Pet Shop Boys’ 30 greatest songs


HomeHome / News / Pet Shop Boys’ 30 greatest songs

Nov 10, 2023

Pet Shop Boys’ 30 greatest songs

As pop’s greatest double act release a collection of all their singles, we pick

As pop's greatest double act release a collection of all their singles, we pick their best tracks – from yuppie satires to finely detailed portraits

Pet Shop Boys’ albums and B-sides are remarkably filler-free, which makes compiling this list hard, even if we exclude their cover versions (hence no Always on My Mind). Case in point: the homoerotic electro-glam stomp of the B-side to Before, as good as anything on Bilingual.

It certainly wasn't the first song written about the downside of touring, but Yesterday, When I Was Mad is definitely the wittiest. A protracted, waspish whinge about backstage visitors, critics and petty arguments over hotel rooms, restaurants and meet-and-greets, it's very funny and very aware of its privileged preposterousness.

"If you’ve done thing wrong / You’ve got nothing to fear / If you’ve something to hide / You shouldn't even be here." Integral is the best track from Fundamental, with the producer Trevor Horn constructing a dramatic, distinctly Frankie-ish dancefloor pulse. The lyrics about immigration and the right's quest for a "sterile, immaculate" Britain feel eternally pertinent.

Lyrically and musically ferocious – the sound is deliberately brash and trebley – Shameless gleefully blasts celebrity culture ("We have no integrity"). It is either weirdly prescient, or the work of people complaining with no idea how bad things are going to get; Shameless predates reality TV and the web.

Take your pick from the album version, the 12in, the Syndrum-infused disco mix, Shep Pettibone's jittery remix or a beatless, balladesque live reading – in a medley with Go West – on 2019's Inner Sanctum. Subsequently dismissed by Chris Lowe, Heart is slight in comparison with, say, Being Boring, but lovely nonetheless.

Like Discography's DJ Culture, this is a new track appended to a best-of that is far better than those tracks tend to be. Produced by the German duo Tomcraft – who give its electronics an impressively steely sound – it features lyrics that admire the "courage" of a glitzy celeb and rhyme "tacky" with "Issey Miyake".

In which the Aids crisis and the separation of Prince Charles and Diana, Princess of Wales, are conflated with a dream in which Neil Tennant is presented to the princess naked, surrounded by autograph-seeking fans. Dreaming of the Queen is at turns funny and desperately sad, its melody and ambience haunting.

The opening track of Hotspot is punchy, muscular and rooted in big-room house. The lyrics are appealingly ambiguous: the narrator spots an old flame and veers between admiration – "You’re such a handsome thing" – and withering speculation that he has "gone respectable / With a wife and a job and all that".

House pianos and bassline, washes of synth, gorgeous melody, 3am mid-tempo disco atmosphere, complete with Johnny Marr unleashing his inner Nile Rodgers … and it's about a Soviet composer questioning the artistic validity of the music he composed in praise of the Communist party after the fall of communism. Fabulous.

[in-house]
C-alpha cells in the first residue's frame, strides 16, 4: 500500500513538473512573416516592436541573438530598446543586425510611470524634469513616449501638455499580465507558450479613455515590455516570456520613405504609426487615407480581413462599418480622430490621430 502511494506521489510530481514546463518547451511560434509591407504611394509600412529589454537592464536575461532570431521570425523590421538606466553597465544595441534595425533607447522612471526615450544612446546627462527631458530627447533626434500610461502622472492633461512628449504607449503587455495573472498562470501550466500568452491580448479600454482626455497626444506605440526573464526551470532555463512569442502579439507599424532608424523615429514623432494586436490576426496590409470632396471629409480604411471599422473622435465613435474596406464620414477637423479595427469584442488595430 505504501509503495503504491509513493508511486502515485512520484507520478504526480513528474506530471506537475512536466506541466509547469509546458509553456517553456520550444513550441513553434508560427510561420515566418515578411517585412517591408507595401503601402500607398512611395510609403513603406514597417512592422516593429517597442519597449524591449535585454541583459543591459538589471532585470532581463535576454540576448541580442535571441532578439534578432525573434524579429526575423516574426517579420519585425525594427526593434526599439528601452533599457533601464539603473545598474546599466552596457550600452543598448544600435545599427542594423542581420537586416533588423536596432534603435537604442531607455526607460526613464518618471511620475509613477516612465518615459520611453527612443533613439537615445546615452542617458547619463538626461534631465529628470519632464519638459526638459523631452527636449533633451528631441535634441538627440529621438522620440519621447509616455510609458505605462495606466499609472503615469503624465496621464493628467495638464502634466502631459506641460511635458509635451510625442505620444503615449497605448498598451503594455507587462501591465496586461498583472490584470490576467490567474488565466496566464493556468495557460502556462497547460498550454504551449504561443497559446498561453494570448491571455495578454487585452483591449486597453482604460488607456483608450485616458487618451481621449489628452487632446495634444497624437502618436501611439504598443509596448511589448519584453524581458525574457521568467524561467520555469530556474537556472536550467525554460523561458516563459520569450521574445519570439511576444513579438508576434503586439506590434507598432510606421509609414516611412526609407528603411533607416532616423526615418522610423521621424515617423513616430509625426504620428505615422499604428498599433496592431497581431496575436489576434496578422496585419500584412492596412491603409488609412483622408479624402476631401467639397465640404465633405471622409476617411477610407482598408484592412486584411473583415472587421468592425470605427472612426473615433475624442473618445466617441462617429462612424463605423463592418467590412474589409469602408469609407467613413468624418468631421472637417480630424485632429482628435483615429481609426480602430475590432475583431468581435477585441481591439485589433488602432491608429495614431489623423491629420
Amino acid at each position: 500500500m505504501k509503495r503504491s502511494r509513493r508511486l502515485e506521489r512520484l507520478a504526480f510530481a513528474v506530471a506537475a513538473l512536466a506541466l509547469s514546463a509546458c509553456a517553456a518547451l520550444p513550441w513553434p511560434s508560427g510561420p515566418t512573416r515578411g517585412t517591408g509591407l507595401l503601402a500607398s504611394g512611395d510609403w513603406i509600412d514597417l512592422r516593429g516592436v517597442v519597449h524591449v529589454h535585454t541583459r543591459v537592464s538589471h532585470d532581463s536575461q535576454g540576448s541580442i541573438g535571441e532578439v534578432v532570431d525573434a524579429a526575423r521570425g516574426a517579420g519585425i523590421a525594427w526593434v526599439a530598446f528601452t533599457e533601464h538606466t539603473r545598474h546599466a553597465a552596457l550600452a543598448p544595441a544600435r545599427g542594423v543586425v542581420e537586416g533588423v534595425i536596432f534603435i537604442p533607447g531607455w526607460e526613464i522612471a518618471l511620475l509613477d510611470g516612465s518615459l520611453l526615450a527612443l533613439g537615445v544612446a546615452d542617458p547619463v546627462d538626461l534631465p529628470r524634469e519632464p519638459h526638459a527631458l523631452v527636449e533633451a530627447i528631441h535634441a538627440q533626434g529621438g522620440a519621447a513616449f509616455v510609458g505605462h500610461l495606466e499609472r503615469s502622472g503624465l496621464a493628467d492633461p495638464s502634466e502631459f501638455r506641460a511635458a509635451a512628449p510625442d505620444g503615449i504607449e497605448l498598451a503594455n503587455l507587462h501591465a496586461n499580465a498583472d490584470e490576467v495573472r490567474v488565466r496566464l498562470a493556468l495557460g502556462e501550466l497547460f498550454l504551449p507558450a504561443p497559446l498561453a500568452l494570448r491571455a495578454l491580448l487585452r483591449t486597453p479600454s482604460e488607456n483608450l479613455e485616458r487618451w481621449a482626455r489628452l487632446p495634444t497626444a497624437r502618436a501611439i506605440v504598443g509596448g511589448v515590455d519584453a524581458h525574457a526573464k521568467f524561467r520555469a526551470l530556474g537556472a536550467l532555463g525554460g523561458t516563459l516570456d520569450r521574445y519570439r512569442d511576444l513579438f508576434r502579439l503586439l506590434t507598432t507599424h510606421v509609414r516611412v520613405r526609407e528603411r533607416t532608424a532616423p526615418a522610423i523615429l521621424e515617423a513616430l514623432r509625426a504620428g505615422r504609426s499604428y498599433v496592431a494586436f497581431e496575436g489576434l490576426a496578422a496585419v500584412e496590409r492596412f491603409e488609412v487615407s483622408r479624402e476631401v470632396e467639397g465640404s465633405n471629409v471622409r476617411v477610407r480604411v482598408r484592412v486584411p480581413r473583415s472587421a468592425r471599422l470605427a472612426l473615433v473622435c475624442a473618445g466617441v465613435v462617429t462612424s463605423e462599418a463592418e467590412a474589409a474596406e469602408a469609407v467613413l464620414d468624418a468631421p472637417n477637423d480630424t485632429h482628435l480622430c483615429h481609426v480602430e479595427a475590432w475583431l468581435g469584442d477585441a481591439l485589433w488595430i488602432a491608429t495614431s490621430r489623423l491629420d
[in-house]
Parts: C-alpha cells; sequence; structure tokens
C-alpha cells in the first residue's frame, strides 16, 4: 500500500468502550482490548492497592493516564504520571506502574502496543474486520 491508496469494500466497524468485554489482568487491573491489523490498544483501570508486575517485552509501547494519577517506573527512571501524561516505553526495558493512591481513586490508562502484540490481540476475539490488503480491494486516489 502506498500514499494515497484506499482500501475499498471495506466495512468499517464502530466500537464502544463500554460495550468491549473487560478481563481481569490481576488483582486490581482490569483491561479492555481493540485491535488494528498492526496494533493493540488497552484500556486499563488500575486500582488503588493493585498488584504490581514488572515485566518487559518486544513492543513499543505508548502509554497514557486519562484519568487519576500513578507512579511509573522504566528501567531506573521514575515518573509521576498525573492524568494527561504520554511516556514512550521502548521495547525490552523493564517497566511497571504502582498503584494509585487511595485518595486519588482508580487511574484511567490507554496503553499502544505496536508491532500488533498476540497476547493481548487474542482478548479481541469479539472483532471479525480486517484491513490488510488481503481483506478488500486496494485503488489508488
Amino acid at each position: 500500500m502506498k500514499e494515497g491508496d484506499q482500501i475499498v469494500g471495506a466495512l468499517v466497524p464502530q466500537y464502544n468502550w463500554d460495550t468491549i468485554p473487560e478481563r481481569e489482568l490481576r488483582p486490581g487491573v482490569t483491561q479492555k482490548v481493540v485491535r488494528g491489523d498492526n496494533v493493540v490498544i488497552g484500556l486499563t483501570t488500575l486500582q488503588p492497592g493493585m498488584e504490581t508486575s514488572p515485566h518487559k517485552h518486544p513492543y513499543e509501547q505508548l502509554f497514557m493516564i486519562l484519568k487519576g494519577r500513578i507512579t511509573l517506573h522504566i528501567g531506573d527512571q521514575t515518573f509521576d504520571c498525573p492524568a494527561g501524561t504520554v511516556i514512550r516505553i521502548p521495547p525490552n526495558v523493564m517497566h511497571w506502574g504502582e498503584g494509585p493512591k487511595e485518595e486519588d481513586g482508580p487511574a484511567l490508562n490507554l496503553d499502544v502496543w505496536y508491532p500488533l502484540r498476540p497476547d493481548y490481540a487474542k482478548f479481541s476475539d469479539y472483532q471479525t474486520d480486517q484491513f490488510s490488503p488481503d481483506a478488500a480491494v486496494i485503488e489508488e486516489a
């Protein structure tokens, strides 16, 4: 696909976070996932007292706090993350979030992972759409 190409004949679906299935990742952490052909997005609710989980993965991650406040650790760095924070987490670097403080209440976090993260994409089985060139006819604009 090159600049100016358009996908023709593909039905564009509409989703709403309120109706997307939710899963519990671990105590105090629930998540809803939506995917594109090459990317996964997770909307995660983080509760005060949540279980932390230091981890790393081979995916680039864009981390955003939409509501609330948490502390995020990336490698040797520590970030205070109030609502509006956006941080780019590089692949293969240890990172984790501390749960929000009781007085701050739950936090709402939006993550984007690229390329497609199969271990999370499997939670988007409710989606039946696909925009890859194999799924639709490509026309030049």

Pandemonium is prime 00s Pet Shop Boys. A glam-facing rhythm, a pile-up of pop hooks, one killer line after another – "When you think about it, it's quite an achievement / That, after all, I still love you" – and a rare example of Xenomania's production living up to the standards they set working with Girls Aloud.

Inspired by Penelope Spheeris's bleak 1984 film of the same name, but relocating the action from Los Angeles to a Britain of graffitied bus stops and vandalised town halls, the definitive version of Suburbia is the Full Horror mix found on Disco. The soaring chorus contrasts with barking dogs, eerie spoken word and dissonant instrumental passages.

Pet Shop Boys’ Born in the USA: a satire of Thatcher-era greed misconstrued as a hearty endorsement. Despite umpteen patient explanations that its protagonists’ dreams and schemes are doomed, the titular opportunities nonexistent, it still turns up on TV documentary soundtracks whenever yuppies are mentioned.

Driven by a sample from Michael Nyman's soundtrack to 1982's The Draughtsman's Contract, there is a classic only-the-Pet-Shop-Boys-would-think-of-this conceit here. Failure in love has led its protagonist to turn to his radical "student paperbacks", Marx among them, for comfort; if his ex comes back, he implies, the class struggle is cancelled.

A former altar boy, Tennant complained that people took It's a Sin too seriously; its OTT arrangement certainly implies a jokey intent. But it emerged during a hideous religious backlash against gay people. That it lent its title to Russell T Davies’ 2020 drama underlines how reflective of the climate it inadvertently felt.

Pet Shop Boys’ oeuvre is held to have become more political in recent years, but in truth, it has just become more explicitly so, as evinced by The Theatre's depiction of London's inequality, inspired by a Conservative minister's callous remark about homelessness people. The chorus's crashing orchestration underscores the song's white-lipped rage.